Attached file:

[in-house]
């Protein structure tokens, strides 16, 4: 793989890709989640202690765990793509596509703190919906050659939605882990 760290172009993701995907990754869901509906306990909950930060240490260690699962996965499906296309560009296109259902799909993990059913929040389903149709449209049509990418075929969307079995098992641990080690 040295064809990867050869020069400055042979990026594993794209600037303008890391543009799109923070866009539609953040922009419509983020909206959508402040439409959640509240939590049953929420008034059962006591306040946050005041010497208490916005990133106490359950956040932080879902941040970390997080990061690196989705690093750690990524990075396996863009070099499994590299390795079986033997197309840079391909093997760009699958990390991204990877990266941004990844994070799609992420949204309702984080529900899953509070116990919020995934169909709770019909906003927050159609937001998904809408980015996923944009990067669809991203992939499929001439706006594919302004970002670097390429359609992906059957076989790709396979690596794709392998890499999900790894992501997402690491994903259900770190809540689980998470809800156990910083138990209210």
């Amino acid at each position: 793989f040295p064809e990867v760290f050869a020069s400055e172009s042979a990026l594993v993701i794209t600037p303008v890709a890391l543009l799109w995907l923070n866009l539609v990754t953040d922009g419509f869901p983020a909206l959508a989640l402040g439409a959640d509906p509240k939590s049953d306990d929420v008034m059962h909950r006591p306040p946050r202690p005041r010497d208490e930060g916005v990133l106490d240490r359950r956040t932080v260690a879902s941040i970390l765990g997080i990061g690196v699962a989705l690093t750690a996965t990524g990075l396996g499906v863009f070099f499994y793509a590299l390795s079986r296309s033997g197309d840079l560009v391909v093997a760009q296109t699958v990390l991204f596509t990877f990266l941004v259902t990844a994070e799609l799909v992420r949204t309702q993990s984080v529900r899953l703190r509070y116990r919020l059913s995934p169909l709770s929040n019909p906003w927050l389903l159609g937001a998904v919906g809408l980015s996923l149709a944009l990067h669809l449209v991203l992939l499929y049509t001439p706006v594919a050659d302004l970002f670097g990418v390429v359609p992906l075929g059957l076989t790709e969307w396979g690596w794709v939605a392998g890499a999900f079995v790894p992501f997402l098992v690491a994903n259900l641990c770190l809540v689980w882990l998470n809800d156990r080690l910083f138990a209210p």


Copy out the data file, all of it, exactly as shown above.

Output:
[in-house]
């Protein structure tokens, strides 16, 4: 793989890709989640202690765990793509596509703190919906050659939605882990 760290172009993701995907990754869901509906306990909950930060240490260690699962996965499906296309560009296109259902799909993990059913929040389903149709449209049509990418075929969307079995098992641990080690 040295064809990867050869020069400055042979990026594993794209600037303008890391543009799109923070866009539609953040922009419509983020909206959508402040439409959640509240939590049953929420008034059962006591306040946050005041010497208490916005990133106490359950956040932080879902941040970390997080990061690196989705690093750690990524990075396996863009070099499994590299390795079986033997197309840079391909093997760009699958990390991204990877990266941004990844994070799609992420949204309702984080529900899953509070116990919020995934169909709770019909906003927050159609937001998904809408980015996923944009990067669809991203992939499929001439706006594919302004970002670097390429359609992906059957076989790709396979690596794709392998890499999900790894992501997402690491994903259900770190809540689980998470809800156990910083138990209210």
């Amino acid at each position: 793989f040295p064809e990867v760290f050869a020069s400055e172009s042979a990026l594993v993701i794209t600037p303008v890709a890391l543009l799109w995907l923070n866009l539609v990754t953040d922009g419509f869901p983020a909206l959508a989640l402040g439409a959640d509906p509240k939590s049953d306990d929420v008034m059962h909950r006591p306040p946050r202690p005041r010497d208490e930060g916005v990133l106490d240490r359950r956040t932080v260690a879902s941040i970390l765990g997080i990061g690196v699962a989705l690093t750690a996965t990524g990075l396996g499906v863009f070099f499994y793509a590299l390795s079986r296309s033997g197309d840079l560009v391909v093997a760009q296109t699958v990390l991204f596509t990877f990266l941004v259902t990844a994070e799609l799909v992420r949204t309702q993990s984080v529900r899953l703190r509070y116990r919020l059913s995934p169909l709770s929040n019909p906003w927050l389903l159609g937001a998904v919906g809408l980015s996923l149709a944009l990067h669809l449209v991203l992939l499929y049509t001439p706006v594919a050659d302004l970002f670097g990418v390429v359609p992906l075929g059957l076989t790709e969307w396979g690596w794709v939605a392998g890499a999900f079995v790894p992501f997402l098992v690491a994903n259900l641990c770190l809540v689980w882990l998470n809800d156990r080690l910083f138990a209210p």